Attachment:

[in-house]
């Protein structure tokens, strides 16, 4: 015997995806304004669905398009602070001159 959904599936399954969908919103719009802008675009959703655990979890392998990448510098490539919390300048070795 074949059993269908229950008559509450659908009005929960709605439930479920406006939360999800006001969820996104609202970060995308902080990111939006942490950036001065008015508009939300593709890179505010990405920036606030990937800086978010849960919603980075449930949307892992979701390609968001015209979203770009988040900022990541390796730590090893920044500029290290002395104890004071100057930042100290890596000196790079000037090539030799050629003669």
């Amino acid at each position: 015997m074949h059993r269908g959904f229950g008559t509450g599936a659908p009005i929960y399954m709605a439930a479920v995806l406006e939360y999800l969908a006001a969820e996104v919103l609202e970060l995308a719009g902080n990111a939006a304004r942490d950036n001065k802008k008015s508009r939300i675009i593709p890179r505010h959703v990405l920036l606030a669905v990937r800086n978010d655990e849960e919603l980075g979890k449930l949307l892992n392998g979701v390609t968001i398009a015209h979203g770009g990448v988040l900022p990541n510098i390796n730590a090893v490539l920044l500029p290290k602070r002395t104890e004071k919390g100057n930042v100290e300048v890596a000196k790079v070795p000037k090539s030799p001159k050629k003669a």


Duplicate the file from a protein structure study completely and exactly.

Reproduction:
[in-house]
């Protein structure tokens, strides 16, 4: 015997995806304004669905398009602070001159 959904599936399954969908919103719009802008675009959703655990979890392998990448510098490539919390300048070795 074949059993269908229950008559509450659908009005929960709605439930479920406006939360999800006001969820996104609202970060995308902080990111939006942490950036001065008015508009939300593709890179505010990405920036606030990937800086978010849960919603980075449930949307892992979701390609968001015209979203770009988040900022990541390796730590090893920044500029290290002395104890004071100057930042100290890596000196790079000037090539030799050629003669």
């Amino acid at each position: 015997m074949h059993r269908g959904f229950g008559t509450g599936a659908p009005i929960y399954m709605a439930a479920v995806l406006e939360y999800l969908a006001a969820e996104v919103l609202e970060l995308a719009g902080n990111a939006a304004r942490d950036n001065k802008k008015s508009r939300i675009i593709p890179r505010h959703v990405l920036l606030a669905v990937r800086n978010d655990e849960e919603l980075g979890k449930l949307l892992n392998g979701v390609t968001i398009a015209h979203g770009g990448v988040l900022p990541n510098i390796n730590a090893v490539l920044l500029p290290k602070r002395t104890e004071k919390g100057n930042v100290e300048v890596a000196k790079v070795p000037k090539s030799p001159k050629k003669a």